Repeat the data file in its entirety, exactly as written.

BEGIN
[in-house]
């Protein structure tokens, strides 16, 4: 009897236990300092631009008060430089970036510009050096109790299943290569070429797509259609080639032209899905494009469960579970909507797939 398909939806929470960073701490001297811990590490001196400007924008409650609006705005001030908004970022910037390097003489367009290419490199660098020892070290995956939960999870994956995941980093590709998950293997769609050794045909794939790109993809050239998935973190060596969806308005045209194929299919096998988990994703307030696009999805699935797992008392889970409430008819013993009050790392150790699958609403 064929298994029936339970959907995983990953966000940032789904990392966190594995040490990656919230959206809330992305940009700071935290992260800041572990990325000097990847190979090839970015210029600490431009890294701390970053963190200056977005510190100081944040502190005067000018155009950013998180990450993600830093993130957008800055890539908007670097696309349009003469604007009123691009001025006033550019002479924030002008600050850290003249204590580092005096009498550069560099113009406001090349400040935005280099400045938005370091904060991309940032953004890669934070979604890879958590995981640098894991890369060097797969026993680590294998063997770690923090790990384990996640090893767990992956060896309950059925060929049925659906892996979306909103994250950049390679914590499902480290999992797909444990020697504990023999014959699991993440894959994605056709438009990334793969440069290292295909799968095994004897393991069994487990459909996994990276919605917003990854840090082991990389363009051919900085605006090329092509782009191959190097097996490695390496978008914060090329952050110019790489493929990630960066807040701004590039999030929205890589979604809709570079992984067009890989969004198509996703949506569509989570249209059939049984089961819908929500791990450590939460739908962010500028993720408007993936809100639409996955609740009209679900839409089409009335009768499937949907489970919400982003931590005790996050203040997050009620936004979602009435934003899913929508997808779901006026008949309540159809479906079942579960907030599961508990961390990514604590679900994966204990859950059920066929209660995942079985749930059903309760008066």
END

[in-house]
């Protein structure tokens, strides 16, 4: 009897236990300092631009008060430089970036510009050096109790299943290569070429797509259609080639032209899905494009469960579970909507797939 398909939806929470960073701490001297811990590490001196400007924008409650609006705005001030908004970022910037390097003489367009290419490199660098020892070290995956939960999870994956995941980093590709998950293997769609050794045909794939790109993809050239998935973190060596969806308005045209194929299919096998988990994703307030696009999805699935797992008392889970409430008819013993009050790392150790699958609403 064929298994029936339970959907995983990953966000940032789904990392966190594995040490990656919230959206809330992305940009700071935290992260800041572990990325000097990847190979090839970015210029600490431009890294701390970053963190200056977005510190100081944040502190005067000018155009950013998180990450993600830093993130957008800055890539908007670097696309349009003469604007009123691009001025006033550019002479924030002008600050850290003249204590580092005096009498550069560099113009406001090349400040935005280099400045938005370091904060991309940032953004890669934070979604890879958590995981640098894991890369060097797969026993680590294998063997770690923090790990384990996640090893767990992956060896309950059925060929049925659906892996979306909103994250950049390679914590499902480290999992797909444990020697504990023999014959699991993440894959994605056709438009990334793969440069290292295909799968095994004897393991069994487990459909996994990276919605917003990854840090082991990389363009051919900085605006090329092509782009191959190097097996490695390496978008914060090329952050110019790489493929990630960066807040701004590039999030929205890589979604809709570079992984067009890989969004198509996703949506569509989570249209059939049984089961819908929500791990450590939460739908962010500028993720408007993936809100639409996955609740009209679900839409089409009335009768499937949907489970919400982003931590005790996050203040997050009620936004979602009435934003899913929508997808779901006026008949309540159809479906079942579960907030599961508990961390990514604590679900994966204990859950059920066929209660995942079985749930059903309760008066």